Zettel, a 2014 All-Big Ten player who at one point was best known for tackling a tree, was the fourth-most-played defensive end for the Lions as a rookie, according to Football Outsiders. Their most-played end, Devin Taylor, hit the free-agent market this offseason, while their second-most played end, Kerry Hyder, tore his Achilles. The team's third-most played defensive end, Ansah, missed time in 2016 with a high-ankle sprain and a shoulder injury on his way to a career-low two-sack season.
The Lions needed a quality pass-rusher for 2017. After Hyder's injury this August, the top returning sack leader from 2016 was Armonty Bryant, who started 2017 with a suspension and only recorded three sacks the year before. Four games into the Lions' season, Zettel already has four sacks and is coming off his first multi-sack game, an incredible improvement from his one-sack rookie season.
He's now playing 58.4 percent of defensive snaps, per Football Outsiders. He's playing more defensive snaps than all but five Lions, making him the most frequent face on Detroit's defensive line.
Zettel has made run tackles in the backfield and the red zone. He's generating pressure that has resulted in incompletions, sacks and interceptions when the 3-1 Lions have needed him the most. Zettel will flip from left to right and outside of those tackles to inside of those tackles vs. Carolina, but when he's matched up with Kalil, he has the potential to exploit the bookend for what he is, like Buffalo's Jerry Hughes did in Week 2.
Last week, New England's patched-up defensive line only generated initial pressure on the Panthers a couple of times, and one of those plays was called back. Kalil, a former No. 4 overall pick, has essentially been a marked man since 2013 when he went from a rookie Pro Bowler to a well-below-average bookend at the young age of 24. The right type of pass-rusher can exploit him, and Zettel appears to be just that.
According to FiveThirtyEight, from 1995 to 2015, 74 percent of teams that started a season 4-1 made the playoffs. In the same time frame, only 48 percent of teams that started a season 3-2 made the playoffs. The league's best secret, Zettel, facing this offseason's $55 million free-agency mistake, Kalil, could swing who makes the playoffs.
Don't miss this game inside the game.
—NFL1000 DL Scout Justis Mosqueda
Panthers Linebackers Key to Containing Lions' Passing Game
Speed at linebacker is crucial in today's NFL. Offenses are centered around getting running backs and wide receivers the ball quickly out on the edge. Linebackers have to be able to work to the perimeter in the run game and cover the flat area in coverage. The Carolina Panthers are known for having fast linebackers who can play in space, but this week's game vs. the Detroit Lions will put that speed to the test.
The Lions run a quick-pass offense. Offensive coordinator Jim Bob Cooter is set on getting the ball out of Matthew Stafford's hands and into the hands of playmakers. Wide receiver Golden Tate is the workhorse, but Detroit's running back group plays a strong second fiddle. Theo Riddick and Ameer Abdullah have a combined 23 receptions, second only to Tate's 24.
Carolina's defensive structure plays right into team's throwing to its running backs as checkdown options. Carolina runs a heavy Cover 4 defense that relies on its secondary to clamp deeper routes and trusts its linebackers to roam in space.
In base packages, the Panthers have Luke Kuechly, Thomas Davis and Shaq Thompson on the field. Kuechly is one of the best coverage linebackers the sport has ever seen, and Davis is an athletic marvel who can still run with tight ends and running backs. Thompson is a bit clunkier in coverage, but he has the athleticism to flow down and tackle in the flat and underneath areas.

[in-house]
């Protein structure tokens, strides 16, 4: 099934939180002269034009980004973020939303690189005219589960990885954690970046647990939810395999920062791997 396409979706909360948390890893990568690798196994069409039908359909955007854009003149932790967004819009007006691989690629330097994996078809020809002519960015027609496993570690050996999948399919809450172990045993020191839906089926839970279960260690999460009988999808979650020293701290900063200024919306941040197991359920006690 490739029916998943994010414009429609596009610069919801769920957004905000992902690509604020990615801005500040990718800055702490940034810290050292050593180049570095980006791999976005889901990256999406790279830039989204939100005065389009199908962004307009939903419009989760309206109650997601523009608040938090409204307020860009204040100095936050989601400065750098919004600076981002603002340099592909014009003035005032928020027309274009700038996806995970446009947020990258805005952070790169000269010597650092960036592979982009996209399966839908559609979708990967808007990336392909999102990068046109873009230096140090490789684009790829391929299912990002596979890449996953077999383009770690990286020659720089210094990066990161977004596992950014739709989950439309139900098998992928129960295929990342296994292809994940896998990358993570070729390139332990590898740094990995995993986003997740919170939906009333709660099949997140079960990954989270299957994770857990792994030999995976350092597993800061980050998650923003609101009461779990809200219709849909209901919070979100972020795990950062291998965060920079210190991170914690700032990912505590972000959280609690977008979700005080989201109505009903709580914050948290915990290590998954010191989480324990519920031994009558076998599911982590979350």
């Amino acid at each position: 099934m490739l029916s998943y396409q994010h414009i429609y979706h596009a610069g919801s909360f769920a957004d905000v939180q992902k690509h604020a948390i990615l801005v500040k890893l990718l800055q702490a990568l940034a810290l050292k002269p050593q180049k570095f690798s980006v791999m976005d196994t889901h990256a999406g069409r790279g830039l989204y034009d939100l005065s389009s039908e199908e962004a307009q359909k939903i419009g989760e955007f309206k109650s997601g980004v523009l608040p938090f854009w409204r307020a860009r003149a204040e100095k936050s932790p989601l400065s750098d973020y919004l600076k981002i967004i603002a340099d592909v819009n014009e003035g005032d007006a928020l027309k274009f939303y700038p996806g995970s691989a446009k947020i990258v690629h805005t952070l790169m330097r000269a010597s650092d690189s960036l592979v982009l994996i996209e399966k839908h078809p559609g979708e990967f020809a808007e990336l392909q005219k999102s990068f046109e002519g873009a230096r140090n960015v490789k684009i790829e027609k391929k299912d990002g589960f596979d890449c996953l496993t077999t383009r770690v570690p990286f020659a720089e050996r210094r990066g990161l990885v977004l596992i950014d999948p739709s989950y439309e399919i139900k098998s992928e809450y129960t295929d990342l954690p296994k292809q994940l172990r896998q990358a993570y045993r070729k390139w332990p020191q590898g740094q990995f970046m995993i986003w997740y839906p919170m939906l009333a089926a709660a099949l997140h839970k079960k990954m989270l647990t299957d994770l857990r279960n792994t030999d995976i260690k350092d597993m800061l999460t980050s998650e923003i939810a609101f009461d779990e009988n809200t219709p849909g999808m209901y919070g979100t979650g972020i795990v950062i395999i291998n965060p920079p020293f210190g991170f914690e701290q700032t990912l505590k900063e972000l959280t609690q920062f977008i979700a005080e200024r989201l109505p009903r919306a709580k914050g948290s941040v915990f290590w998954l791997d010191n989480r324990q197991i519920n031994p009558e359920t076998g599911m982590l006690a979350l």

Tackling will be key. Their defense is designed to force running backs to catch the ball, but the Panthers linebackers have to be able to bring them down before they get free in space. Carolina's linebackers have done an excellent job of that so far this year, and it has helped reassert them as one of the league's best defenses. Detroit's running backs are particularly slippery, though, and this will be the Panthers' toughest battle to date.
This matchup is strength vs. strength. Something has to give.
—NFL1000 LB Scout Derrik Klassen
Rookie Tre'Davious White Is Leading Bills' Shutdown Secondary
It's not often that a team trades away one of its best two corners (Ronald Darby) and loses the other to free agency (Stephon Gilmore) and improves its secondary. But behind Buffalo Bills head coach Sean McDermott's corner-friendly scheme, there are two unheralded corners and a rookie contributing to one of the most improved units in the NFL.
The star of the group has been rookie corner Tre'Davious White.
White was so good in September that he earned Defensive Rookie of the Month honors. The 27th overall pick has outplayed every rookie corner sans New Orleans' Marshon Lattimore, which is more of a testament to how well the latter has played. In Buffalo's Cover 2-heavy scheme, White's superb blend of speed, length and instincts have been on display early and often.
Not only are the optics encouraging, but the numbers are as well. Per my own charting, White's been excellent in man-coverage responsibilities. He's been targeted 19 times, allowing only nine receptions for 103 yards. He's been called for two penalties, highlighting an area where experience will benefit him, but the raw talent he's shown early on has more than justified his draft status.
The play of fourth-year corner E.J. Gaines has also given the unit a boost. Though Gaines is more of an off-ball corner, he's a smart player who stays in position to challenge at the catch point and limit yards after the catch effectively. As a player on his rookie deal, Gaines has been another good value for a competitive, tough defense. And Leonard Johnson has allowed an 85.0 opponent passer rating as the Bills' primary slot defender.
Looking at the safeties, both Jordan Poyer and Micah Hyde have outperformed expectations. Poyer struggles more in coverage than he does as a run supporter, but that's been mitigated with timely blitzes and aggressive pre-snap alignments to protect him. Hyde's been a factor here as well, giving solid range over the top and showing the ability to cover tight ends just often enough to keep the unit working well as a whole.
Against the Bengals this Sunday, expect White to get the A.J. Green matchup. With tight end Tyler Eifert out with a back injury, that leaves more opportunities for Buffalo's safeties and slot defenders to stick with their zone responsibilities. Andy Dalton is in for a tough game, especially if pass-rushers Jerry Hughes and Lorenzo Alexander are able to being their usual level of play.
—NFL1000 DB Scout Ian Wharton